Collaborative Research: Magnesite Deformation and Potential Roles in the Slip and Seismicity of Subduction Zones | Grant individual record
date/time interval
2016 - 2020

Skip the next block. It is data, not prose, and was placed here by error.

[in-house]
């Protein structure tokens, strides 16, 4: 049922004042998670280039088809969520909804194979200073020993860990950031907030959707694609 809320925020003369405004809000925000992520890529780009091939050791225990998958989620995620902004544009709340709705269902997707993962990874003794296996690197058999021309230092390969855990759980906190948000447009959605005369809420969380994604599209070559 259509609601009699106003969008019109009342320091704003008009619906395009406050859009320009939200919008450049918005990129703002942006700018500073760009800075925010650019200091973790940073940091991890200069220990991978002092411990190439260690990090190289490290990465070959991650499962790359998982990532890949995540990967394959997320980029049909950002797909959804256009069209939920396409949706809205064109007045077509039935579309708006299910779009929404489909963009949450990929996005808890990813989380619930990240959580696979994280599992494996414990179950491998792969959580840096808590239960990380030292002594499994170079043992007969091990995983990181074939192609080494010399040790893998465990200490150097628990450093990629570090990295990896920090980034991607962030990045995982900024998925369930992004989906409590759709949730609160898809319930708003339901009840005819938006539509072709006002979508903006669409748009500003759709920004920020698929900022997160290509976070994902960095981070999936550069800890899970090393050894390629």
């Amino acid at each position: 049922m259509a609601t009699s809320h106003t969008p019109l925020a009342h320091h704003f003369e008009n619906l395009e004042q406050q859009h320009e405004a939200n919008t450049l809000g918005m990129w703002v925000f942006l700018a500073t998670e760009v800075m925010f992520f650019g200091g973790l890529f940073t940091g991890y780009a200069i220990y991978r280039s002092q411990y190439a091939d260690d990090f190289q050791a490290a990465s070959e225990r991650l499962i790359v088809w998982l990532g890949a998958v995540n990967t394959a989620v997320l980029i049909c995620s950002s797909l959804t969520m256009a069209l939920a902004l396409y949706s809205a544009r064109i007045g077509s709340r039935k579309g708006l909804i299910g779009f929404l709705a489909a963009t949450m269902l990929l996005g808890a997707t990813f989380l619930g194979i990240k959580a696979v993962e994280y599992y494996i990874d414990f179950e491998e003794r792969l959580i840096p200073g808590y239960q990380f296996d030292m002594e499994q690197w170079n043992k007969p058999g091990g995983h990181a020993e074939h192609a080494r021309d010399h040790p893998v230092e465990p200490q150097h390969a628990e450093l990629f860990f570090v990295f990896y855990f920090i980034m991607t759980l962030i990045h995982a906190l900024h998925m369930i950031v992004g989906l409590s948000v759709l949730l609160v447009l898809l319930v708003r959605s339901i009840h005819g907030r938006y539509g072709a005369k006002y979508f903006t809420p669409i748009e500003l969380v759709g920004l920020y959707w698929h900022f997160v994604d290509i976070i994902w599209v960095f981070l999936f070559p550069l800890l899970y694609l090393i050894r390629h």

Intermediate (70-300 km depth) and deep (300-700 km depth) focus earthquakes of great magnitudes are common in subduction zones. Though many ideas have been advanced, the cause of earthquakes at these depths remains as one of the most significant unresolved problems in the earth sciences. Researchers from University of Akron, Texas A&M University, and Brown University are exploring a new mechanism that might explain these enigmatic events: magnesite, a magnesium carbonate commonly observed in altered basalts and peridotite (primary constituents of the subducting plates), could initiate deep focus earthquakes. In this project, the research team is carrying out laboratory experiments in which magnesite is deformed under very high pressure and temperature conditions. Their recent experimental work demonstrated that magnesite is considerably weaker than peridotite, which indicates that veins of magnesite could act as nucleation points for earthquakes. In this project, they will experimentally investigate how two fundamental parameters, grain size and pressure, affect the strength of magnesite and incorporate the results in a computational model of earthquake nucleation. The project would advance desired societal outcomes by potentially shedding light on the causes of earthquakes and providing research experiences for undergraduate and graduate students.The grain-size sensitivity of diffusion creep and the pressure sensitivity of magnesite deformation mechanisms in all three creep regimes (diffusion, dislocation and low-temperature plasticity) need to be quantified in order to apply experimental flow laws to models of creep and shear instability. These parameters are critical considering that diffusion creep is the dominant deformation mechanism in magnesite at many natural conditions and may cause strain localization and possibly seismicity at high pressure in subducting slabs. In this project, the research team will: (1) quantify the grain-size sensitivity of magnesite strength when deforming by diffusion creep and limited plasticity mechanisms; (2) determine the pressure sensitivity of magnesite deformation mechanisms; and (3) model dynamic slip by ductile instabilities in magnesite, applying the shear-heating model. Hydrostatic experiments will be performed to investigate the grain growth kinetics of magnesite. Deformation experiments with different grain sizes over a wide range of pressures will be carried out to determine the grain size and pressure sensitivities of magnesite deformation mechanisms, as identified by scanning and transmission electron microscopy. This will be achieved using state-of-the-art high-pressure deformation apparatuses, such as the D-DIA coupled with X-ray synchrotron radiation for in-situ strain and stress measurements. The results will allow accurate determination of the rheology of magnesite, evaluation of its effects on the bulk rheology of subducting slabs, and prediction of conditions for shear instability where carbonates are subducted.